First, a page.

Death penalty abolitionist for all crimes
Population 40.3 million
Life expectancy 75.2 years
Under-5 mortality (m/f) 17/14 per 1,000
Adult literacy 97.6 per cent
Indigenous communities faced eviction from their traditional lands, despite legal guarantees. Criminal proceedings to bring to justice those responsible for past human rights violations continued. Conditions of detention remained a serious concern.
Protests and demonstrations against unemployment, high levels of urban crime, poor housing and other social concerns were widespread. A monthly allowance for each child, payable to unemployed or low-income parents or those working in the informal sector, was established by government decree in October in an attempt to tackle social exclusion
Indigenous Peoples' rights
Indigenous communities continued to face eviction orders in breach of international standards and of a 2006 national emergency law temporarily suspending the execution of eviction orders or the removal of Indigenous communities from traditional lands. Lack of progress regarding the nationwide land survey led Congress to extend the applicability of the 2006 law until November 2013.
Indigenous communities were denied their right to free, prior and informed consent in projects involving exploitation of natural resources on Indigenous lands.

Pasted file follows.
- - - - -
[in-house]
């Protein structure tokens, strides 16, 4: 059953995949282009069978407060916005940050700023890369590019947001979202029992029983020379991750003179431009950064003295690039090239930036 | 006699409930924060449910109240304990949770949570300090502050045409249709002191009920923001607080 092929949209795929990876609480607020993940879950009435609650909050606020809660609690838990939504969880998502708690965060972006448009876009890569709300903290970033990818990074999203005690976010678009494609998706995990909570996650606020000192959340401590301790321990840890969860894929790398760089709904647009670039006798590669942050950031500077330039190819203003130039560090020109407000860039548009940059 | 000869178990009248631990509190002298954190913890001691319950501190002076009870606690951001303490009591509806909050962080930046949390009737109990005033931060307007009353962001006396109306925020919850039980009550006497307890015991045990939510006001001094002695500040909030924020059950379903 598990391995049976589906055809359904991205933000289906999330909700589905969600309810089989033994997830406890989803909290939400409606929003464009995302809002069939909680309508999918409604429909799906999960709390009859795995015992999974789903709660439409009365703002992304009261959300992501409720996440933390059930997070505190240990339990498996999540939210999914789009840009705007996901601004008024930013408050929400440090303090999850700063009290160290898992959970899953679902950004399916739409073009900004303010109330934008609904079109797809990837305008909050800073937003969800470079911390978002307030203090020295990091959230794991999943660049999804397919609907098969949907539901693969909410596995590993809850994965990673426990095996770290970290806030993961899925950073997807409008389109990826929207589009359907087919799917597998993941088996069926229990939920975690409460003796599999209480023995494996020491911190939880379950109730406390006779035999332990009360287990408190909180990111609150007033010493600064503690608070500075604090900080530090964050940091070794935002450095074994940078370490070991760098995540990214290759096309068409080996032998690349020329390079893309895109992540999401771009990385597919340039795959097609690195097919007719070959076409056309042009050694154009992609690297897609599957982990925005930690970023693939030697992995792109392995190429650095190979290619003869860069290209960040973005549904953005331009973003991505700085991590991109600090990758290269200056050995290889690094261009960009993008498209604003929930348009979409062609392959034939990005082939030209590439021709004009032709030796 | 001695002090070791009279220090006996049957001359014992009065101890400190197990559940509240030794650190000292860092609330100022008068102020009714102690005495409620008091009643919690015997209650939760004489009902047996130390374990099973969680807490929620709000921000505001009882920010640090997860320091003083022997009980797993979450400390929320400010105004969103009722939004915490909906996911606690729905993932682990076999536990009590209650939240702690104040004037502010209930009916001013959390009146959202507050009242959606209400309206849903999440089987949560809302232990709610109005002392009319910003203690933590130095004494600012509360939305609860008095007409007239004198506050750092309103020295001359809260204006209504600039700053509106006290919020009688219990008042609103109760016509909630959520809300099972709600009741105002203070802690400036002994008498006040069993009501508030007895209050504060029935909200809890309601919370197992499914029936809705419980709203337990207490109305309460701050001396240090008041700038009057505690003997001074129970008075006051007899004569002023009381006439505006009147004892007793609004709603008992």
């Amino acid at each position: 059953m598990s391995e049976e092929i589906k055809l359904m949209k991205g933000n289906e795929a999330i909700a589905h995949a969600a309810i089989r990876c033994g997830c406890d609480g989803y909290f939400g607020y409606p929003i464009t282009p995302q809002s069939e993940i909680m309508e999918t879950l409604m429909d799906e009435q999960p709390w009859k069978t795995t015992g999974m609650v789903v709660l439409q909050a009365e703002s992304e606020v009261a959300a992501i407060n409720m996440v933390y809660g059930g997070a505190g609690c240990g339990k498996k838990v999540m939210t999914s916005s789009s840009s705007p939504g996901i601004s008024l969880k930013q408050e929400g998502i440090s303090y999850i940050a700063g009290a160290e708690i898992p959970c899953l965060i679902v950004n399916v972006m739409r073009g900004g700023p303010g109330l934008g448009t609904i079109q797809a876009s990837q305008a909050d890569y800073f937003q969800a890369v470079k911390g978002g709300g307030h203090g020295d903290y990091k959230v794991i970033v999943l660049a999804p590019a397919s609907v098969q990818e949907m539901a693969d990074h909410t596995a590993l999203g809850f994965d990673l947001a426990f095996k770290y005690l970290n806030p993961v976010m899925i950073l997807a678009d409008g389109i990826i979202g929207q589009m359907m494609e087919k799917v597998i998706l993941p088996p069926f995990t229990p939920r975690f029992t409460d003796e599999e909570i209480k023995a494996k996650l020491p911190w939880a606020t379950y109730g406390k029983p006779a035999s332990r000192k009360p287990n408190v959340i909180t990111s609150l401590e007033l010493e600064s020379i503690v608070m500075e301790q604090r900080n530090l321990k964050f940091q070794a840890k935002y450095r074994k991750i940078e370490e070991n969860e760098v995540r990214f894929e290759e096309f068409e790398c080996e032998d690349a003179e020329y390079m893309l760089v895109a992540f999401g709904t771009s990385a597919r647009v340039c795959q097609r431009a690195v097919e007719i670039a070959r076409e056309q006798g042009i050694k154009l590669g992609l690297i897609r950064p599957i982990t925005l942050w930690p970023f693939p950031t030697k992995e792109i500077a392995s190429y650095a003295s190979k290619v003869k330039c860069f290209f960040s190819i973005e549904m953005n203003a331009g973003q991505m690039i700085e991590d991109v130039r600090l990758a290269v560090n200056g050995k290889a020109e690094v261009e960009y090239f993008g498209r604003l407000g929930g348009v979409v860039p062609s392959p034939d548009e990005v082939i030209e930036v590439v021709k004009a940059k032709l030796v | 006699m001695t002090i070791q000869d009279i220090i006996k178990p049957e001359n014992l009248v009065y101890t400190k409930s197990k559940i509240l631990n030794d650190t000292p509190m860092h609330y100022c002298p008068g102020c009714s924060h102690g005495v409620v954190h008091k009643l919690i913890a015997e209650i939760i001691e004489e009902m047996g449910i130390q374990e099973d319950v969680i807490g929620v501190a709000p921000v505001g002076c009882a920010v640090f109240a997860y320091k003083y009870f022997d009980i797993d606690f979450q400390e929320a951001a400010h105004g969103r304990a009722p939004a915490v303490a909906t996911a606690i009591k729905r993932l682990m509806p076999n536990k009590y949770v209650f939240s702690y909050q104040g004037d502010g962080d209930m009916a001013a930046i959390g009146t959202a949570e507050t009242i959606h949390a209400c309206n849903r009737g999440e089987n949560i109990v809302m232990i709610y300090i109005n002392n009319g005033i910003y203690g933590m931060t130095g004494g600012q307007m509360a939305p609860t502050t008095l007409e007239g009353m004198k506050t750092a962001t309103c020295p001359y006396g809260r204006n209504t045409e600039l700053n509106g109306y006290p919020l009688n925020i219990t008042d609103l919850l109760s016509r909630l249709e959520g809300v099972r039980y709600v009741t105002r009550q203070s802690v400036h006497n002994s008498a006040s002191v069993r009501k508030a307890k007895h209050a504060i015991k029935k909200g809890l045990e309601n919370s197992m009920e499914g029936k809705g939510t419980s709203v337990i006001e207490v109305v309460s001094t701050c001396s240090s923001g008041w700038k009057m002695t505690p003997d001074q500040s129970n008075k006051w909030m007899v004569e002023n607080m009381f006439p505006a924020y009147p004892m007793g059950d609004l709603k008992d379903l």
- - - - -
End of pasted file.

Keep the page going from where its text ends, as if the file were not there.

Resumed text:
Around 150 Mapuches faced criminal charges in connection with protests over land rights and against judicial eviction orders in Neuquén Province.
- In October, 68-year-old Javier Chocobar, a member of the Indigenous Diaguita community of Los Chuschagasta, Tucumán Province, was killed by a landowner attempting to drive the community off their ancestral land. The landowner and two other men were under investigation at the end of the year.
- A lawsuit lodged in 2001 by members of the Indigenous Pilagá community in El Descanso, Formosa Province, remained pending at the end of 2009. The case involved irrigation works carried out in 1997, which the community believe affect their traditional territories. The right to free, prior and informed consent over a major infrastructure development in the province was not upheld.
Impunity – justice for past violations
There was progress in bringing to justice key perpetrators of past human rights violations. However, insufficient resources led to protracted delays. According to the Prosecution Co-ordination Unit, more than 600 people were facing criminal proceedings for human rights violations, including enforced disappearances, at the end of the year. Trials resulted in more than 30 convictions during the year.